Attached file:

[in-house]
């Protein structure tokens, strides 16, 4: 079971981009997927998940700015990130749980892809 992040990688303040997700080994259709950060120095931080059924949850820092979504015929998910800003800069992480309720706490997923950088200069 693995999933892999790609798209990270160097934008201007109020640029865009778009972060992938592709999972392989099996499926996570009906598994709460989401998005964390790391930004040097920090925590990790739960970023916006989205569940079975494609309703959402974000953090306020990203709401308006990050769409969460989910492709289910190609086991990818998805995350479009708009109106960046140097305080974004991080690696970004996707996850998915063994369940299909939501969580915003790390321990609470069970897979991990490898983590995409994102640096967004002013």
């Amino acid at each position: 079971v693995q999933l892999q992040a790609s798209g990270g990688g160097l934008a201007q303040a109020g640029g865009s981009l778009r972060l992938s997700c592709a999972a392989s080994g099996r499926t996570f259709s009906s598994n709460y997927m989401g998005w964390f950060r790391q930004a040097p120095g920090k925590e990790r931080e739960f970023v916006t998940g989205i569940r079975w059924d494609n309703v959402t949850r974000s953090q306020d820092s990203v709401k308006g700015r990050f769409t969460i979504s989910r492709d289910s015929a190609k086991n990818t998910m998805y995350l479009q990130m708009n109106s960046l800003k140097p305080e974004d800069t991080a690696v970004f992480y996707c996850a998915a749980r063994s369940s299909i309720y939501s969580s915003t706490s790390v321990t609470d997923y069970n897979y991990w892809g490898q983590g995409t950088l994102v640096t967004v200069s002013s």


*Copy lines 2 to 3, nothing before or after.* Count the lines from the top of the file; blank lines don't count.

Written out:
């Protein structure tokens, strides 16, 4: 079971981009997927998940700015990130749980892809 992040990688303040997700080994259709950060120095931080059924949850820092979504015929998910800003800069992480309720706490997923950088200069 693995999933892999790609798209990270160097934008201007109020640029865009778009972060992938592709999972392989099996499926996570009906598994709460989401998005964390790391930004040097920090925590990790739960970023916006989205569940079975494609309703959402974000953090306020990203709401308006990050769409969460989910492709289910190609086991990818998805995350479009708009109106960046140097305080974004991080690696970004996707996850998915063994369940299909939501969580915003790390321990609470069970897979991990490898983590995409994102640096967004002013």
């Amino acid at each position: 079971v693995q999933l892999q992040a790609s798209g990270g990688g160097l934008a201007q303040a109020g640029g865009s981009l778009r972060l992938s997700c592709a999972a392989s080994g099996r499926t996570f259709s009906s598994n709460y997927m989401g998005w964390f950060r790391q930004a040097p120095g920090k925590e990790r931080e739960f970023v916006t998940g989205i569940r079975w059924d494609n309703v959402t949850r974000s953090q306020d820092s990203v709401k308006g700015r990050f769409t969460i979504s989910r492709d289910s015929a190609k086991n990818t998910m998805y995350l479009q990130m708009n109106s960046l800003k140097p305080e974004d800069t991080a690696v970004f992480y996707c996850a998915a749980r063994s369940s299909i309720y939501s969580s915003t706490s790390v321990t609470d997923y069970n897979y991990w892809g490898q983590g995409t950088l994102v640096t967004v200069s002013s």